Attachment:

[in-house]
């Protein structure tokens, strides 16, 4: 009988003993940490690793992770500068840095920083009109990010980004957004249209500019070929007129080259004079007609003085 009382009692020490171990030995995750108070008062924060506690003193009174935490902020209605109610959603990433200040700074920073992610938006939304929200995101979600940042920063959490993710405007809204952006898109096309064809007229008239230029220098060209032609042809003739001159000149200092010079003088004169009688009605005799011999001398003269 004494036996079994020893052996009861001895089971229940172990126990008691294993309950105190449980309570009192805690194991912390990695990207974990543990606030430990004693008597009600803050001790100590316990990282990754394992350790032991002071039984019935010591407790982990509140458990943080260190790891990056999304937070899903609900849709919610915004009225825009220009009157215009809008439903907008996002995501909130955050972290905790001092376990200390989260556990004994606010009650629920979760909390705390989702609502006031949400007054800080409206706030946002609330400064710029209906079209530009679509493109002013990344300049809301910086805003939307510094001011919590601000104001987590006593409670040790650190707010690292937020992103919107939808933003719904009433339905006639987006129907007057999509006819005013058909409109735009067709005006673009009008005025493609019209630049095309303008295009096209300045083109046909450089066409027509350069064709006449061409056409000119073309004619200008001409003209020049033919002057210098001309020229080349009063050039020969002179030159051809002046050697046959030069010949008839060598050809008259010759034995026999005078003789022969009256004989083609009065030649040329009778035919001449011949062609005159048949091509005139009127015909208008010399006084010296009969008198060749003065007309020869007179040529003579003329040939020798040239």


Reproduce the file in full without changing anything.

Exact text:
[in-house]
């Protein structure tokens, strides 16, 4: 009988003993940490690793992770500068840095920083009109990010980004957004249209500019070929007129080259004079007609003085 009382009692020490171990030995995750108070008062924060506690003193009174935490902020209605109610959603990433200040700074920073992610938006939304929200995101979600940042920063959490993710405007809204952006898109096309064809007229008239230029220098060209032609042809003739001159000149200092010079003088004169009688009605005799011999001398003269 004494036996079994020893052996009861001895089971229940172990126990008691294993309950105190449980309570009192805690194991912390990695990207974990543990606030430990004693008597009600803050001790100590316990990282990754394992350790032991002071039984019935010591407790982990509140458990943080260190790891990056999304937070899903609900849709919610915004009225825009220009009157215009809008439903907008996002995501909130955050972290905790001092376990200390989260556990004994606010009650629920979760909390705390989702609502006031949400007054800080409206706030946002609330400064710029209906079209530009679509493109002013990344300049809301910086805003939307510094001011919590601000104001987590006593409670040790650190707010690292937020992103919107939808933003719904009433339905006639987006129907007057999509006819005013058909409109735009067709005006673009009008005025493609019209630049095309303008295009096209300045083109046909450089066409027509350069064709006449061409056409000119073309004619200008001409003209020049033919002057210098001309020229080349009063050039020969002179030159051809002046050697046959030069010949008839060598050809008259010759034995026999005078003789022969009256004989083609009065030649040329009778035919001449011949062609005159048949091509005139009127015909208008010399006084010296009969008198060749003065007309020869007179040529003579003329040939020798040239």